3 Necessities for Raising Christ-Centered Children

Fulfilling. Consuming. Exciting. Challenging.

Parenting is all of this, and more. And it is one of the greatest privileges of my life.

The Lord gave Terrie and me four children who are now married and all serving the Lord with their spouses and are raising our eleven grandchildren for the Lord.

As a parent, and now a grandparent, I know that there is an immense responsibility of training a young life to follow God. While raising children, there can be a pull to simply create a checklist and assume that if enough godly standards or Christian experiences are in place, a child will grow into a godly individual.

Resist that pull.

I believe in the importance of living a godly, holy life, and I’m all for surrounding children with church activities and the input of godly Sunday school teachers and youth leaders. But embracing these external factors is not the goal in raising children.

Jesus is the goal.

We want to raise children who first and foremost have a personal relationship with Christ and a life that is centered around Him.

How does that happen?

There are many helpful resources in raising a family, including many good books. But what are the necessities?

We see three in the life of one of the first-century church leaders, Timothy.

But continue thou in the things which thou hast learned and hast been assured of, knowing of whom thou hast learned them; And that from a child thou hast known the holy scriptures, which are able to make thee wise unto salvation through faith which is in Christ Jesus. All scripture is given by inspiration of God, and is profitable for doctrine, for reproof, for correction, for instruction in righteousness: That the man of God may be perfect, throughly furnished unto all good works.—2 Timothy 3:14–17

What I love about Timothy is that his home situation was far from ideal. He apparently had a Christian mother but an unbelieving father. Yet God gave his godly mother (and grandmother) the wisdom to point Timothy to three necessary components of a Christ-centered life:

1. Scripture

Timothy didn’t begin learning the Bible from the apostle Paul. He began learning from his mother Eunice and grandmother Lois (2 Timothy 1:5).

Children and teen programs at church are a help in the way they come alongside and help a Christian family. But church programs are not a replacement for godly parenting.

Raising Christ-centered children requires Christ-centered parents who teach God’s Word in the home.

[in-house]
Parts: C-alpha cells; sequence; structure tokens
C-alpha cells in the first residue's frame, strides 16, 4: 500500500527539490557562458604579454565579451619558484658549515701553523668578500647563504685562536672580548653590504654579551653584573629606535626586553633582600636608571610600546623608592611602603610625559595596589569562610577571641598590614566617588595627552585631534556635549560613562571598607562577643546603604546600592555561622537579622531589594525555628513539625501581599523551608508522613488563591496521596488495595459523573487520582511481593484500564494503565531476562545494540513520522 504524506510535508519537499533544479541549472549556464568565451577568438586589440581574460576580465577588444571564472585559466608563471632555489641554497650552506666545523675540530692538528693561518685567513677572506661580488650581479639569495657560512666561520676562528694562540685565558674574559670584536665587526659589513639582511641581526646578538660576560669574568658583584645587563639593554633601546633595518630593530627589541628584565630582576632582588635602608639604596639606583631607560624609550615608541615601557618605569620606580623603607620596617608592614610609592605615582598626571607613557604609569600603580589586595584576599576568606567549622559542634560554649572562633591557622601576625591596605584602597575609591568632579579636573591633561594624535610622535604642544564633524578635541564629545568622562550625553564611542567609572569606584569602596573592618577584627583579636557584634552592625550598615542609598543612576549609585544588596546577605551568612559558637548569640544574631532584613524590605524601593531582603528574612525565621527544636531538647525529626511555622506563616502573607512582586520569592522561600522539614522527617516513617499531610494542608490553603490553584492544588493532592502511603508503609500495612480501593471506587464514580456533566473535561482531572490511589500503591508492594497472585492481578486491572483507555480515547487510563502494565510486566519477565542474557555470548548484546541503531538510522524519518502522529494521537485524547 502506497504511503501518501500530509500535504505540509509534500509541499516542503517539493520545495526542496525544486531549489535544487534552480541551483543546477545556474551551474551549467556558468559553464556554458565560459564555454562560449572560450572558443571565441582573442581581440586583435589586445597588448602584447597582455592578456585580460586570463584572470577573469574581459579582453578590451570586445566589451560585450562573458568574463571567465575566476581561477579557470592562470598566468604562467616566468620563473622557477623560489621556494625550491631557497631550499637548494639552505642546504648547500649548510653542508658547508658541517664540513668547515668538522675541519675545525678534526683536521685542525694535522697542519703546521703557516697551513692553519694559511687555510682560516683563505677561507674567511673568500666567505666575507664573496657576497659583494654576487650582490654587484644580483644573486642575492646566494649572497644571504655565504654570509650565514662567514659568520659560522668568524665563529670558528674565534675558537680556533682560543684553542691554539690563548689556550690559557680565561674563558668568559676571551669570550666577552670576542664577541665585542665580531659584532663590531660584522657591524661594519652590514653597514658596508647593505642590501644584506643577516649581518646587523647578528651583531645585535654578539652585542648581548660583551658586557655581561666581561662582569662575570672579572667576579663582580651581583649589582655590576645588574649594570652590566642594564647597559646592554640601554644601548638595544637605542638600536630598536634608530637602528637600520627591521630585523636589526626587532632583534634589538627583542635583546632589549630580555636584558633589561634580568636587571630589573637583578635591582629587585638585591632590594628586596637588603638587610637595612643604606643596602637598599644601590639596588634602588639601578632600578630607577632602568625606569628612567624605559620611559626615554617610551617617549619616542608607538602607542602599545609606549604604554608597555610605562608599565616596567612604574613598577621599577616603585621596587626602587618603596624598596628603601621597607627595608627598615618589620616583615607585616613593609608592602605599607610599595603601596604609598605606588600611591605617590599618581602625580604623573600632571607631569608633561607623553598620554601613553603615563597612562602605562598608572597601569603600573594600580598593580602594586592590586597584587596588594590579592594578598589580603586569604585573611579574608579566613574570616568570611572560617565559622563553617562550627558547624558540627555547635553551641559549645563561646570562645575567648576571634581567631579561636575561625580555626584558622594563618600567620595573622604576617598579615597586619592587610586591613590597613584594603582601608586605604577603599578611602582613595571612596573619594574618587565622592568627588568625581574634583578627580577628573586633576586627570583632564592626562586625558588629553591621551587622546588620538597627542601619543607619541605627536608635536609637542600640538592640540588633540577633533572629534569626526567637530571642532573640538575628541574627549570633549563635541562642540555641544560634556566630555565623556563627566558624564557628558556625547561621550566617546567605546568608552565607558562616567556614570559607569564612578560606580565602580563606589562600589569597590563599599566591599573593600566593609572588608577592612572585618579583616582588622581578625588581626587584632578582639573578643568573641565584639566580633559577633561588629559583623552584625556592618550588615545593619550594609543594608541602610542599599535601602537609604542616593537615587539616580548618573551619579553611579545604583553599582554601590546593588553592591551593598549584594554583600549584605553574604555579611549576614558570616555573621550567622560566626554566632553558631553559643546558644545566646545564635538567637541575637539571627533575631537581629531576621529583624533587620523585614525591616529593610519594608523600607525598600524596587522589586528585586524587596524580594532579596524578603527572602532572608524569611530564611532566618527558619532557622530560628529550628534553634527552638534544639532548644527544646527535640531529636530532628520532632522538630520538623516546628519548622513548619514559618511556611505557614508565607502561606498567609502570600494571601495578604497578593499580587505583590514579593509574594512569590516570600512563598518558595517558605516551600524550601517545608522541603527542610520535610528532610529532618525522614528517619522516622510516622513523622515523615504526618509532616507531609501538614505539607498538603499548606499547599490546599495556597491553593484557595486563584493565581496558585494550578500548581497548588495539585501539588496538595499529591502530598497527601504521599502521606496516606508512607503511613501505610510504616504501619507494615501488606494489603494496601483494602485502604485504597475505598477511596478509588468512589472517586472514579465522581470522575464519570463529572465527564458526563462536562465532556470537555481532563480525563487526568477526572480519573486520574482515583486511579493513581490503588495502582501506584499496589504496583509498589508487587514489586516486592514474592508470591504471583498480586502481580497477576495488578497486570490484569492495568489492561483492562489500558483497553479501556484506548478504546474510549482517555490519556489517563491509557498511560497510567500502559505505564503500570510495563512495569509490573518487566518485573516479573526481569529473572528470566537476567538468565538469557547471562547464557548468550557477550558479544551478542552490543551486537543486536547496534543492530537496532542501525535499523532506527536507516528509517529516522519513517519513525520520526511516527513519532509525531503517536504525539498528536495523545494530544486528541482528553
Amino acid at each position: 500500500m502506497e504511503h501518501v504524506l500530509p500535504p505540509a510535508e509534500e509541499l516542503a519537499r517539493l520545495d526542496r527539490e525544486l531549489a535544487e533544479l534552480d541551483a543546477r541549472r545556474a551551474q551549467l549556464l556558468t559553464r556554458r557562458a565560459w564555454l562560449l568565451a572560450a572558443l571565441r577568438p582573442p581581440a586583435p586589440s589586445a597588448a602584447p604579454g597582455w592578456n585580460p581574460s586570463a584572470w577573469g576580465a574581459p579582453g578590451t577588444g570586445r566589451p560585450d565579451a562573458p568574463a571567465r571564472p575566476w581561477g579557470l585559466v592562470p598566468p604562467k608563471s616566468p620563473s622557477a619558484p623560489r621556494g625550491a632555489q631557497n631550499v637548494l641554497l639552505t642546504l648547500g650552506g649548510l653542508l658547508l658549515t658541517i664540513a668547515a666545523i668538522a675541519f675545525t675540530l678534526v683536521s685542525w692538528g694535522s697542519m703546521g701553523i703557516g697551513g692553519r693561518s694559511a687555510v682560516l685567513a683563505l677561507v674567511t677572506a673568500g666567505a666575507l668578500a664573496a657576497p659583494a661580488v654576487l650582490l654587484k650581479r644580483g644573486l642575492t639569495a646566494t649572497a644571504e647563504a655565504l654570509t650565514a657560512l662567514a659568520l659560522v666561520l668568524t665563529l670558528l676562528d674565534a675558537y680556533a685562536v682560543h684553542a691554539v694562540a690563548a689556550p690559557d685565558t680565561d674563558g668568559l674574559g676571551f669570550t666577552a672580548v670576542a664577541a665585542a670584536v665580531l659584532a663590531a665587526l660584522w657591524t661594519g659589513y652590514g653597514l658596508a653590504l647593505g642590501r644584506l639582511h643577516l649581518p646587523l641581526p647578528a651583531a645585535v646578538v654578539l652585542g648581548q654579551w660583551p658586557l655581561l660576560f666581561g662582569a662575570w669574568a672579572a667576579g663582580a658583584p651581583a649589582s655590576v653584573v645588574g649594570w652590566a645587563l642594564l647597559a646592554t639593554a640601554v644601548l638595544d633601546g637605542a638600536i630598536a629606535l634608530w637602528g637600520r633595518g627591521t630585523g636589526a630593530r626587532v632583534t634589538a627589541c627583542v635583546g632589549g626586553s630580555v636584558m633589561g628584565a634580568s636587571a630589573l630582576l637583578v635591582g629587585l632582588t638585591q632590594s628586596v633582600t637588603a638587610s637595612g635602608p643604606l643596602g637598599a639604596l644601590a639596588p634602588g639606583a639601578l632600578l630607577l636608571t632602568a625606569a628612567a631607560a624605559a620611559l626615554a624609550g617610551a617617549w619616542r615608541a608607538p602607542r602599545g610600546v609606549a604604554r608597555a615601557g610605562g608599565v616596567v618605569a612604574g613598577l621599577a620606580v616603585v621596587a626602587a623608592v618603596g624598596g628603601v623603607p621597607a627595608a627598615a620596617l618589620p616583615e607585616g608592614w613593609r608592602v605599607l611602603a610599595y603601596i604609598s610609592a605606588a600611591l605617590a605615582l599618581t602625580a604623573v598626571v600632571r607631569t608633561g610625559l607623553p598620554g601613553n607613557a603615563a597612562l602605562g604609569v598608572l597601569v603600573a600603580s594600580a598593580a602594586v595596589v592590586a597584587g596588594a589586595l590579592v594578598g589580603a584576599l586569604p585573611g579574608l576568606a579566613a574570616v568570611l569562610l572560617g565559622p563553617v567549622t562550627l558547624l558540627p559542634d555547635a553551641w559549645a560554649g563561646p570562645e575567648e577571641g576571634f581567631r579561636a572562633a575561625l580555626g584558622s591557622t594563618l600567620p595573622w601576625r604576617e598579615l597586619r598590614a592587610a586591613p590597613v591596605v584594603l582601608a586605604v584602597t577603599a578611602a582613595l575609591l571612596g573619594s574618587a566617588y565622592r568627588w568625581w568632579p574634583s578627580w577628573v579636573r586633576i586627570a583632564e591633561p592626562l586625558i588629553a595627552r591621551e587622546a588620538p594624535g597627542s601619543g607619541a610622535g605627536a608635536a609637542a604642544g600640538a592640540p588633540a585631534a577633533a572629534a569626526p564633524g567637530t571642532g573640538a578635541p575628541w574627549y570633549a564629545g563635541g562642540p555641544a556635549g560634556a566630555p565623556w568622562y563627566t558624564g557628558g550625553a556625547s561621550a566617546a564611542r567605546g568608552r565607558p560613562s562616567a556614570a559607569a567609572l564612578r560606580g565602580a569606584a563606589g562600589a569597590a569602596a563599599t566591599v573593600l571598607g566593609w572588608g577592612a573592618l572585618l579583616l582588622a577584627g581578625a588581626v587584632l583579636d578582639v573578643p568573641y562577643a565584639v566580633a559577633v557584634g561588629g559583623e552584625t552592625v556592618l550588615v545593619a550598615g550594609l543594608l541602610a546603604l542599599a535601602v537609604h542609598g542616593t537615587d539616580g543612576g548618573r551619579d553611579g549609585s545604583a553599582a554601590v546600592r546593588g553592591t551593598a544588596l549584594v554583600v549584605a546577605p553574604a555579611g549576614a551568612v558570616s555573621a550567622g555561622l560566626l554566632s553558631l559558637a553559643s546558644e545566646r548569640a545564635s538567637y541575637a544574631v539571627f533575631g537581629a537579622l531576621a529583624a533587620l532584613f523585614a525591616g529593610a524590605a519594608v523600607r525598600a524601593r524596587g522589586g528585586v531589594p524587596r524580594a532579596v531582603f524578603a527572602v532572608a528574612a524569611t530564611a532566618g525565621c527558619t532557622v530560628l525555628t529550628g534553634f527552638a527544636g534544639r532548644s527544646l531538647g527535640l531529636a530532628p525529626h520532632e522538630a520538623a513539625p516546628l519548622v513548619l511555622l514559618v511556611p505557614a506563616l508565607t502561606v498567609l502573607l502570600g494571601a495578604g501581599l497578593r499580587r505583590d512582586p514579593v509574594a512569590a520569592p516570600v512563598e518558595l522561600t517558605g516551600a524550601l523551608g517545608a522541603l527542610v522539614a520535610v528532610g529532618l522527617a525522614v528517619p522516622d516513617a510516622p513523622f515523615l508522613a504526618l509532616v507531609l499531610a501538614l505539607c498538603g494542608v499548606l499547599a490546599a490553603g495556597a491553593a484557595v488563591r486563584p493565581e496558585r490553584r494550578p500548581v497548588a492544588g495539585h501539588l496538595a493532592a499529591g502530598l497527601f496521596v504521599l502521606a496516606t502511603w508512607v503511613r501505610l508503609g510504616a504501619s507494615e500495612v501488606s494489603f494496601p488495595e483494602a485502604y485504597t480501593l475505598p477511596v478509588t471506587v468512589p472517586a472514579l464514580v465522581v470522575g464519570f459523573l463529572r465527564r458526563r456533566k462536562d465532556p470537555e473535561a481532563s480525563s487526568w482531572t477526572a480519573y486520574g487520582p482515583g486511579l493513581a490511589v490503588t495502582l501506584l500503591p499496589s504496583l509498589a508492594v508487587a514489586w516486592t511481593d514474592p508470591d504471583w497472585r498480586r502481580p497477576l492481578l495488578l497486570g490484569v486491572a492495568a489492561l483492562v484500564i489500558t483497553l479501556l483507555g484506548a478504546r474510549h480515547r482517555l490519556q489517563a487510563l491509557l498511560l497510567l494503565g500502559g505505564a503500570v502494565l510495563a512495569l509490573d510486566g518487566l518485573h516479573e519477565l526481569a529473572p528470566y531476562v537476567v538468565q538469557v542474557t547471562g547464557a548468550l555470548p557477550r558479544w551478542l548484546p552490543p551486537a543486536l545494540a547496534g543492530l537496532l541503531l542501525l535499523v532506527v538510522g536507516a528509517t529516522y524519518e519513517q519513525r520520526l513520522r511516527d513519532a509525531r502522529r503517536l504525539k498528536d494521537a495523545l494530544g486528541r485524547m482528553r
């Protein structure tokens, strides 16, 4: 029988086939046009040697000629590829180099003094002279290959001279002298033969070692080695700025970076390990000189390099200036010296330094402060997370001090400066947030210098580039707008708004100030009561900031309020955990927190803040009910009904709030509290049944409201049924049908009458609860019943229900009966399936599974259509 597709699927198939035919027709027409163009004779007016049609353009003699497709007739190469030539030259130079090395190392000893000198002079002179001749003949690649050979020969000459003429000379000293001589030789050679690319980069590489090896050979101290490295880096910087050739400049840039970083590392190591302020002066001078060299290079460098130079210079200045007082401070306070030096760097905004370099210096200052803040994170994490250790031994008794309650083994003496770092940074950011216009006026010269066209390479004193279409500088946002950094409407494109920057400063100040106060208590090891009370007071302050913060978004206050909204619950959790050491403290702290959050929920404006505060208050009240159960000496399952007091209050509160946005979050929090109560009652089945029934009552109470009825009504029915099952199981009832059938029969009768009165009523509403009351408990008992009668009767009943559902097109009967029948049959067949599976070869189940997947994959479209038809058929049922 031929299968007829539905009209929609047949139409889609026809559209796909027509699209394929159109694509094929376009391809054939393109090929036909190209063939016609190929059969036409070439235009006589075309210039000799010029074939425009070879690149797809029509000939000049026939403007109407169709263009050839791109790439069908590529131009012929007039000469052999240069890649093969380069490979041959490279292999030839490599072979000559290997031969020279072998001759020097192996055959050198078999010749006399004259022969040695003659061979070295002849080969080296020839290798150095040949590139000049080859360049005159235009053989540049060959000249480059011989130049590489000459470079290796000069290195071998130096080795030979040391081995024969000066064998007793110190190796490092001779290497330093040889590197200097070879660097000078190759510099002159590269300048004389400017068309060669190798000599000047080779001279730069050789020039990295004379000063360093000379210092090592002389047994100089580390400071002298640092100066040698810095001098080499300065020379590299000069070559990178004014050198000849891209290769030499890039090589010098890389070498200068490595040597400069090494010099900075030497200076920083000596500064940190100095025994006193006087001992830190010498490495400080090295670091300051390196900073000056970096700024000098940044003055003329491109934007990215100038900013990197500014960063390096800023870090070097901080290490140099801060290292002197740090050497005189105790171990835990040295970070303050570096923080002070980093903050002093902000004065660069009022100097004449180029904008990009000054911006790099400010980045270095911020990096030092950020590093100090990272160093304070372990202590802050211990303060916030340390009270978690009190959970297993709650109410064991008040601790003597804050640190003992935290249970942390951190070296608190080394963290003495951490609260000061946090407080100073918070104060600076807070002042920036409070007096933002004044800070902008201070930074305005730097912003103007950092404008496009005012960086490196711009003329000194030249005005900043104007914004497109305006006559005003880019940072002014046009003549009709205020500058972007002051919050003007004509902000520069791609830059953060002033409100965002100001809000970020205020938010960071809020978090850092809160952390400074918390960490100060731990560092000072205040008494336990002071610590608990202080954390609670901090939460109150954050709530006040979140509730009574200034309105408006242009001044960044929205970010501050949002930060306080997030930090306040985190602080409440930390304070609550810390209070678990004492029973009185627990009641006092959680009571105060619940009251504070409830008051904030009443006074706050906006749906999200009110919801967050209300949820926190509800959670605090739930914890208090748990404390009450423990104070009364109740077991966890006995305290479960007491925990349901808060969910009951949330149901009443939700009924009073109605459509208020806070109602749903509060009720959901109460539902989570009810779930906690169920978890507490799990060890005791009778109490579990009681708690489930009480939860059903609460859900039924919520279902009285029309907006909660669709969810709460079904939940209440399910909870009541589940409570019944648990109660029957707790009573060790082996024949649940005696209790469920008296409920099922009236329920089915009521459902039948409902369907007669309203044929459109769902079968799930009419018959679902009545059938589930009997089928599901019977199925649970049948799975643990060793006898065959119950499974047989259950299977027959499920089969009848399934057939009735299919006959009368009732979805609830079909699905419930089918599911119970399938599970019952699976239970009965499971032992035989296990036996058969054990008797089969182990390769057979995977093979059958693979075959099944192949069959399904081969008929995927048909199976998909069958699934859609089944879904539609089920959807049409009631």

God uses and blesses His written Word in our lives to point us to the living Word, Jesus Christ.

2. Salvation

There is no greater way to influence a child than to help them to Jesus. “But Jesus called them unto him, and said, Suffer little children to come unto me, and forbid them not: for of such is the kingdom of God” (Luke 18:16)

One of the most important reasons for teaching the Bible in your home is that the Scriptures “are able to make thee wise unto salvation through faith which is in Christ Jesus.” The Bible reveals to us our sin and our inability to save ourselves. And best of all, it reveals the gospel.

As we see in Timothy’s life, even a child can be saved. Salvation is not passed down from one generation to the next. Each person must make a personal decision of faith in Christ (Romans 10:13).

So yes, have rules in your home to protect your children. And yes, make decisions for your family based on what you believe would please the Lord. But remember the power of the gospel in a heart.

You cannot raise truly Christ-centered children without them having personally received Christ.

3. Sanctification

Once we trust Christ as our Saviour, God begins the ongoing process of sanctification in our hearts as He conforms us to the image of Christ. This is a life-long process, and it begins at the moment of salvation—even for a child.

The primary tool God uses in this process is His Word. That’s why Paul told Timothy, “All scripture is given by inspiration of God, and is profitable for doctrine, for reproof, for correction, for instruction in righteousness.”

Once again, then, we see the importance of making God’s Word central in the Christian home. This happens as Mom and Dad make the Bible central in their own lives and as they diligently teach God’s Word to their children (Deuteronomy 6:7).

The most practical way I know for a family to develop habits around the teaching of God’s Word is through daily family devotions and faithful attendance and involvement in the local church. (I wrote some tips on having family devotions here and compiled a resource available here.)

The Goal Is Jesus

If you are a parent, your child is a trust given to you by God to raise for Him.

Success is not measured solely, or even primarily, by your child’s achievements. It is measured by your child’s heart for God and obedience to Him.

May God give you grace to raise Christ-centered children who obey the admonition of 2 Timothy 3:14 to “continue thou in the things which thou hast learned and hast been assured of, knowing of whom thou hast learned them.”

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